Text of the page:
3. You Wait For The Future To Experience Happiness

Ah, yes. Perpetually waiting for happiness to occur once you get a better job, move into a nicer apartment, find the perfect partner... If you're chronically unhappy, it can be easy to put all of the emphasis and hope in your life into your future somehow being "better" than the life you lead now. I think striving for a better life is a good thing, but there's a point at which you have to slow down and appreciate all of the good that's in your life right now. And when times are tough, sometimes appreciating the good in your life right now is pretty darn hard, but I think it's still important (and there's always something you can be grateful for). If you wait for the future to allow yourself to be happy, you're missing out on savoring the big (and small) moments that comprise your life.

4. Your Go-To Conversation Topic Is Gossip

It's no surprise that people who are unhappy with themselves or their lives tend to gossip about others. Many people who are unhappy with themselves experience a great deal of insecurity and low self-esteem, so turning the conversation onto others can be a defense mechanism. It can also be a way to avoid sharing things about yourself and your life with others; and let's be real, if you're chronically unhappy, you might feel like you have nothing interesting or appropriate to talk about, especially if you're meeting a new person or trying to make a good impression. Still, talking about others isn't a good solution, because gossip isn't attractive coming from anyone. While there's a time and place for everything, I do think it's useful to talk about unhappy emotions, as it can give you the chance to hear an outside perspective, as well as let others "into" your world more, so people can feel more connected to the real you, and not gossip-you.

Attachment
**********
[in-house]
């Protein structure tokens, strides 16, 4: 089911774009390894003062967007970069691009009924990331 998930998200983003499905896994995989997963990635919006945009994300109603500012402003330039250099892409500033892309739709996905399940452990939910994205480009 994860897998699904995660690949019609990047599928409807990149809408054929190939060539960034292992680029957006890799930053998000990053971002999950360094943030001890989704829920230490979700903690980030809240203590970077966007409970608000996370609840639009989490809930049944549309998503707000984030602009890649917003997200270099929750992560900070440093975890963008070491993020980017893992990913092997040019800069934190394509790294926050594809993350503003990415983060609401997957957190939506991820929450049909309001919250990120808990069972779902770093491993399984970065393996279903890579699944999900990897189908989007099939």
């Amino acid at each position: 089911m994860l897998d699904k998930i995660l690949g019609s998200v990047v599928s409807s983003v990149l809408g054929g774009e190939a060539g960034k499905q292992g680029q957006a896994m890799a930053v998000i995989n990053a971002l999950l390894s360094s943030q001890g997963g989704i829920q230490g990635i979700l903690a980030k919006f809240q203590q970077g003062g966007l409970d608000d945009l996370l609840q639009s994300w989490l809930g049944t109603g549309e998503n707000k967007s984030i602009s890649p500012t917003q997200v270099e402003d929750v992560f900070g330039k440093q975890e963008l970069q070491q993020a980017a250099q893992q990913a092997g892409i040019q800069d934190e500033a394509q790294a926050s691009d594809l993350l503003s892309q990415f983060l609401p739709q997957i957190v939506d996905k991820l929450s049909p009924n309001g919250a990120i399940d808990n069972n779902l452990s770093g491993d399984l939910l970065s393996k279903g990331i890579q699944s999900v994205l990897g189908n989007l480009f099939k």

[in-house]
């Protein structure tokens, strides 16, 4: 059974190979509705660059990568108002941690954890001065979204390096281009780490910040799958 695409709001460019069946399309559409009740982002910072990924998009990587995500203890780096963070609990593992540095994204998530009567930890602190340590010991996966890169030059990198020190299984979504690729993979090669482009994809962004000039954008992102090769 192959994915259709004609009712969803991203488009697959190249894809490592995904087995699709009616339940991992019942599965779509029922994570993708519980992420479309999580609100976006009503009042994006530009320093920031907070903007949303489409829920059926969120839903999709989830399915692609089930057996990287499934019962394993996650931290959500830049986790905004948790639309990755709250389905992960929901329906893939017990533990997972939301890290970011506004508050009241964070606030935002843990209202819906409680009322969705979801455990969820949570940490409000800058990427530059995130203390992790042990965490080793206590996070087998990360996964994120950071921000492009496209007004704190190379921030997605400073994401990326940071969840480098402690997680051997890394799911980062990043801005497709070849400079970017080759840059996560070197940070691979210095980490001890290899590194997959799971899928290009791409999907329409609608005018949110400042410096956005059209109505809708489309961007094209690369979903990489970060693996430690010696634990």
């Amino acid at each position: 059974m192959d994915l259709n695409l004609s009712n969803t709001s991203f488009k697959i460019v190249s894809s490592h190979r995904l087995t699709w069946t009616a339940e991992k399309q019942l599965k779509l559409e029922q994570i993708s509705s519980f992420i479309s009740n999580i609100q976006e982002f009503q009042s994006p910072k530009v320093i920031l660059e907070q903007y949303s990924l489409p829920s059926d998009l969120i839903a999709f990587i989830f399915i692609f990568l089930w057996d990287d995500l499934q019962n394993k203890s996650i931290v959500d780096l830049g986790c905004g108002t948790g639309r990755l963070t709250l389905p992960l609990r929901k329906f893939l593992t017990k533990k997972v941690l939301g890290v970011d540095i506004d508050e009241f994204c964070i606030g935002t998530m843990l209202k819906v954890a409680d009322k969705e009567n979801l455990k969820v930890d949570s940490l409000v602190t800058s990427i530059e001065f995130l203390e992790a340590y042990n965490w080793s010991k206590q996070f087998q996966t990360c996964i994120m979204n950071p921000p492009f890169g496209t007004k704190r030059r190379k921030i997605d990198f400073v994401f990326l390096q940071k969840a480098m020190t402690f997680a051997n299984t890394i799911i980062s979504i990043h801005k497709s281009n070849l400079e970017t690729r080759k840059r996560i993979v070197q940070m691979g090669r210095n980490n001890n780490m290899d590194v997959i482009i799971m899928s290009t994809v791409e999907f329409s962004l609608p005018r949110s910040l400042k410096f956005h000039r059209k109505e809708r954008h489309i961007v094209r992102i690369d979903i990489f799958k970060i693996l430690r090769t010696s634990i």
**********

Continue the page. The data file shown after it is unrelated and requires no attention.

5. You Don't Forgive Yourself

We all make mistakes. Seriously, even the very best people make mistakes that harm ourselves or harm others. If you're chronically unhappy, it can be tempting to hold onto that guilt forever. However, holding onto negative feelings is a sure-fire way to continue experiencing those emotions, not recover from them. If you want forgiveness, it's important to approach the person you think you wronged or hurt and own up to what you did and offer an actual apology. If someone doesn't accept your apology, you have to accept that and move on. And if someone does accept your apology, you have to move on then, too. Harboring guilt and self-blame endlessly isn't going to encourage you to be a better person or make better choices; instead, it's going to act as a weight on your shoulders and drag down your self-esteem and perception of yourself.